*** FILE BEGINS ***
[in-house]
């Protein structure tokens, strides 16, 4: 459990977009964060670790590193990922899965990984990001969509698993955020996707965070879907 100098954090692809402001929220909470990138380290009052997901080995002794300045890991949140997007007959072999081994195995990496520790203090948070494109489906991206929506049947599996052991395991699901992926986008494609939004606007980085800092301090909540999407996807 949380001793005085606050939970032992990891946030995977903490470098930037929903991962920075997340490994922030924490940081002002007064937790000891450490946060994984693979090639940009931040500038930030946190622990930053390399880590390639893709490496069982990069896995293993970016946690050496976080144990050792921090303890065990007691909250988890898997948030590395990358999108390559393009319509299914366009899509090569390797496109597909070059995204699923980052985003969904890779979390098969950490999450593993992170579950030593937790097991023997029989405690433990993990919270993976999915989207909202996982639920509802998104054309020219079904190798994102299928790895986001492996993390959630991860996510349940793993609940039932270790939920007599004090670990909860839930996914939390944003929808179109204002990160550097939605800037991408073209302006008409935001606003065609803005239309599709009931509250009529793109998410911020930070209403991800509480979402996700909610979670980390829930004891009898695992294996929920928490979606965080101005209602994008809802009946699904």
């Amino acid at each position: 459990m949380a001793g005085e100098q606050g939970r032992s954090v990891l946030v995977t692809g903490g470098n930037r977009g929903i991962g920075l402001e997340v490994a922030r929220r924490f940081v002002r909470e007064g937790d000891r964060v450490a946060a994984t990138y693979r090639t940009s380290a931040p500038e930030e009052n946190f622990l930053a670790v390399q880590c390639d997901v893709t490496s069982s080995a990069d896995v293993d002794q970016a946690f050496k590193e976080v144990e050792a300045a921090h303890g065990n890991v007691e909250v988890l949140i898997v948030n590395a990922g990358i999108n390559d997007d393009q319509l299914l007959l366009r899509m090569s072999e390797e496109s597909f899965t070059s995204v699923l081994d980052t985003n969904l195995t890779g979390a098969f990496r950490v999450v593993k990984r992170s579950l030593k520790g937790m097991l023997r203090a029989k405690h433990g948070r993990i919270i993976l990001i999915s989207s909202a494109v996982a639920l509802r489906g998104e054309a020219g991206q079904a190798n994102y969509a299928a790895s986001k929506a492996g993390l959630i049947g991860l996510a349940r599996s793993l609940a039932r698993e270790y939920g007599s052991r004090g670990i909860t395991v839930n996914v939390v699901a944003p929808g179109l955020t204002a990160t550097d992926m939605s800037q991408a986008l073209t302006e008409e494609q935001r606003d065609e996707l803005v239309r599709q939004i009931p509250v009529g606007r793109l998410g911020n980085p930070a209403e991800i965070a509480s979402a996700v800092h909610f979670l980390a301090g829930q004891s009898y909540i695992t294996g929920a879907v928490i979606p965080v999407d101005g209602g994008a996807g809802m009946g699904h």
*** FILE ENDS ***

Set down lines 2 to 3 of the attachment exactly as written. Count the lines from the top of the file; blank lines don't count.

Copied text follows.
């Protein structure tokens, strides 16, 4: 459990977009964060670790590193990922899965990984990001969509698993955020996707965070879907 100098954090692809402001929220909470990138380290009052997901080995002794300045890991949140997007007959072999081994195995990496520790203090948070494109489906991206929506049947599996052991395991699901992926986008494609939004606007980085800092301090909540999407996807 949380001793005085606050939970032992990891946030995977903490470098930037929903991962920075997340490994922030924490940081002002007064937790000891450490946060994984693979090639940009931040500038930030946190622990930053390399880590390639893709490496069982990069896995293993970016946690050496976080144990050792921090303890065990007691909250988890898997948030590395990358999108390559393009319509299914366009899509090569390797496109597909070059995204699923980052985003969904890779979390098969950490999450593993992170579950030593937790097991023997029989405690433990993990919270993976999915989207909202996982639920509802998104054309020219079904190798994102299928790895986001492996993390959630991860996510349940793993609940039932270790939920007599004090670990909860839930996914939390944003929808179109204002990160550097939605800037991408073209302006008409935001606003065609803005239309599709009931509250009529793109998410911020930070209403991800509480979402996700909610979670980390829930004891009898695992294996929920928490979606965080101005209602994008809802009946699904």
């Amino acid at each position: 459990m949380a001793g005085e100098q606050g939970r032992s954090v990891l946030v995977t692809g903490g470098n930037r977009g929903i991962g920075l402001e997340v490994a922030r929220r924490f940081v002002r909470e007064g937790d000891r964060v450490a946060a994984t990138y693979r090639t940009s380290a931040p500038e930030e009052n946190f622990l930053a670790v390399q880590c390639d997901v893709t490496s069982s080995a990069d896995v293993d002794q970016a946690f050496k590193e976080v144990e050792a300045a921090h303890g065990n890991v007691e909250v988890l949140i898997v948030n590395a990922g990358i999108n390559d997007d393009q319509l299914l007959l366009r899509m090569s072999e390797e496109s597909f899965t070059s995204v699923l081994d980052t985003n969904l195995t890779g979390a098969f990496r950490v999450v593993k990984r992170s579950l030593k520790g937790m097991l023997r203090a029989k405690h433990g948070r993990i919270i993976l990001i999915s989207s909202a494109v996982a639920l509802r489906g998104e054309a020219g991206q079904a190798n994102y969509a299928a790895s986001k929506a492996g993390l959630i049947g991860l996510a349940r599996s793993l609940a039932r698993e270790y939920g007599s052991r004090g670990i909860t395991v839930n996914v939390v699901a944003p929808g179109l955020t204002a990160t550097d992926m939605s800037q991408a986008l073209t302006e008409e494609q935001r606003d065609e996707l803005v239309r599709q939004i009931p509250v009529g606007r793109l998410g911020n980085p930070a209403e991800i965070a509480s979402a996700v800092h909610f979670l980390a301090g829930q004891s009898y909540i695992t294996g929920a879907v928490i979606p965080v999407d101005g209602g994008a996807g809802m009946g699904h």